Articles tagged: notes

This article reviews the 2015 TED talk by Suki Kim about her experience living undercover as a teacher for six months in North Korea.

Aside from the powerful core message, Kim’s talk also has several speaking lessons for us, including:

  • how to read a speech without being flat and emotionless
  • how to use pauses effectively
  • how to align words with facial expressions to convey emotion
  • how to make every word count

This is the latest in a series of speech critiques here on Six Minutes.

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This article is part of the 12 Days of Ask Six Minutes.
This event is over now, but you can send your questions anytime.

Reading a speech is not the recommended way to deliver a speech.

But, there are many occasions where you may find yourself in exactly this situation, whether due to the circumstances of the event or unavoidable constraints on time. Or, maybe you’ve got to read a speech that you haven’t written!

When you must read a speech, are there ways to enhance your delivery? Two Six Minutes readers approach this question from different perspectives:

Patricia McArver writes:

How should a speechwriter mark up copy so that the speaker will deliver the message with emphasis and pauses in the right places? As a writer, you think it’s obvious, but that’s not always the case.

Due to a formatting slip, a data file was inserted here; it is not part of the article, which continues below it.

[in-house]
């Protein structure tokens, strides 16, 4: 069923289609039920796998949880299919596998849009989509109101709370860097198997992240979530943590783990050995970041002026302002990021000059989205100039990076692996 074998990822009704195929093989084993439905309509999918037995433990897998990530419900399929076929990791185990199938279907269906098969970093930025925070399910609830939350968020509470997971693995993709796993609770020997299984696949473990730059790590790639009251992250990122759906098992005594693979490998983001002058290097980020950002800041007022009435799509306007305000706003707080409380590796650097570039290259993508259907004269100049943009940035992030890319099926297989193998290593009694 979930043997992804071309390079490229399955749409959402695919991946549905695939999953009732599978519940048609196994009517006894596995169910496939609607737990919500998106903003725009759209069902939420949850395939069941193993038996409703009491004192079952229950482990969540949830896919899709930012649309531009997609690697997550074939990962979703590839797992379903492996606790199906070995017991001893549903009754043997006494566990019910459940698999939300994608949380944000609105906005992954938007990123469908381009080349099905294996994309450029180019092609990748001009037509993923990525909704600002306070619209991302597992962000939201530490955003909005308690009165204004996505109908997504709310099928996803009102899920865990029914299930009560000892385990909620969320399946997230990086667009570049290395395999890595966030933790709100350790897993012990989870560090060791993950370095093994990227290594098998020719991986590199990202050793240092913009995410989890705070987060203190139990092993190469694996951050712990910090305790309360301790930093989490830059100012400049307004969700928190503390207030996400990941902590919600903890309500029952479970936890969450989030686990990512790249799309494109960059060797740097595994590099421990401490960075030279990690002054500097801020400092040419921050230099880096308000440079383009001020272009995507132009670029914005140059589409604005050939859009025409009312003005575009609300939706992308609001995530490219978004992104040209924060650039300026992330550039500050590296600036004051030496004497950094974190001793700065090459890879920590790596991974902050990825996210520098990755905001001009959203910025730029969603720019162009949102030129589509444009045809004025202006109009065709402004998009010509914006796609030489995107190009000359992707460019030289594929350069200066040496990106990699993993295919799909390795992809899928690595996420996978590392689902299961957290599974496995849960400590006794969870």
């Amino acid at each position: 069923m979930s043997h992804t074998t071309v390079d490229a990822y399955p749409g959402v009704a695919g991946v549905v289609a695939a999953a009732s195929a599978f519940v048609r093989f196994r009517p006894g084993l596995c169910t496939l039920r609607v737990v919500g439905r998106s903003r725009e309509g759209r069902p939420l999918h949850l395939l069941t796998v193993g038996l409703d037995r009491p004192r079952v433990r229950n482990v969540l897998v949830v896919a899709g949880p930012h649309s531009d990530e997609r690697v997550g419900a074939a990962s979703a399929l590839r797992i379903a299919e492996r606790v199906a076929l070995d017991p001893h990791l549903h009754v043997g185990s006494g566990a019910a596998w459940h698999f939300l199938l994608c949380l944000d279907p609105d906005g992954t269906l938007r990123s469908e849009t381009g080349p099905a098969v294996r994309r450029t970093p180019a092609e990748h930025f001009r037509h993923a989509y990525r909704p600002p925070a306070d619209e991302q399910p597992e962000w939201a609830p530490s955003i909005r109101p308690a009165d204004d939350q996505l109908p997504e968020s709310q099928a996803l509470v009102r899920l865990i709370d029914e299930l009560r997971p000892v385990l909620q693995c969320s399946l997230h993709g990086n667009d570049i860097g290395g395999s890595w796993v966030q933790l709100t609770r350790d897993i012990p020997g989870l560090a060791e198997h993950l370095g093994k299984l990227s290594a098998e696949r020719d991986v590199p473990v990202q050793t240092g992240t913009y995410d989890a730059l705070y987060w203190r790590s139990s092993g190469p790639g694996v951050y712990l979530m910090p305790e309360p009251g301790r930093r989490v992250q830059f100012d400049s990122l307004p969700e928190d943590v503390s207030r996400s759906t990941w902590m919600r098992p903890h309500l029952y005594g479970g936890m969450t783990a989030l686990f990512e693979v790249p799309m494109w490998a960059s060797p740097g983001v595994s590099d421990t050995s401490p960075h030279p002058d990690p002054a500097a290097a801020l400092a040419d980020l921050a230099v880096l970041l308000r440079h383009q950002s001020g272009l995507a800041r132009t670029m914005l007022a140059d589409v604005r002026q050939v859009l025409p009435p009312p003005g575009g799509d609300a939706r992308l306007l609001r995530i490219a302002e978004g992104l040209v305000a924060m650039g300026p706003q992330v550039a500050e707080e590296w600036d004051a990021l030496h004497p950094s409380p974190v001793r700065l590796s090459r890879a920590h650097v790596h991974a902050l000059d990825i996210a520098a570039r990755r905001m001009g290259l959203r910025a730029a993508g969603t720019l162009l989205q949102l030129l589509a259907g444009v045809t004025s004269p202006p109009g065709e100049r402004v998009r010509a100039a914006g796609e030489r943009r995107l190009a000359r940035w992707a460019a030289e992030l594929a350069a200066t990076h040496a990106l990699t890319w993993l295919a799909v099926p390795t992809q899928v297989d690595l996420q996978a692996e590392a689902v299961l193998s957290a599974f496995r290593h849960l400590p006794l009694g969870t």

Jacob Miller asks:

Do you have any tips for annotating a speech? When I try to read my speeches, I frequently get lost in the print, and sometimes I put the emphasis in the wrong places. Is there anything I can do other than the obvious — practicing more?

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This article reviews a fantastic talk by Majora Carter titled “Greening the Ghetto” at TED. I loved this emotionally charged talk detailing her fight for environmental justice and her efforts as director of Sustainable South Bronx.

Majora Carter’s TED talk has both incredible strengths — passion, energy, authenticity — and one unfortunate weakness — rapid speaking rate. Both extremes are worthy of public speaking analysis.

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Bor’-ing, adj.

  1. Uninteresting and tiresome; dull.
  2. A speaker reading their entire speech.

Presentations are more lively when a speaker speaks from the heart, from memory, or from minimal notes.

But, what if you simply must read an entire speech or a portion of a speech from script? Is there anything you can do to salvage a successful presentation?

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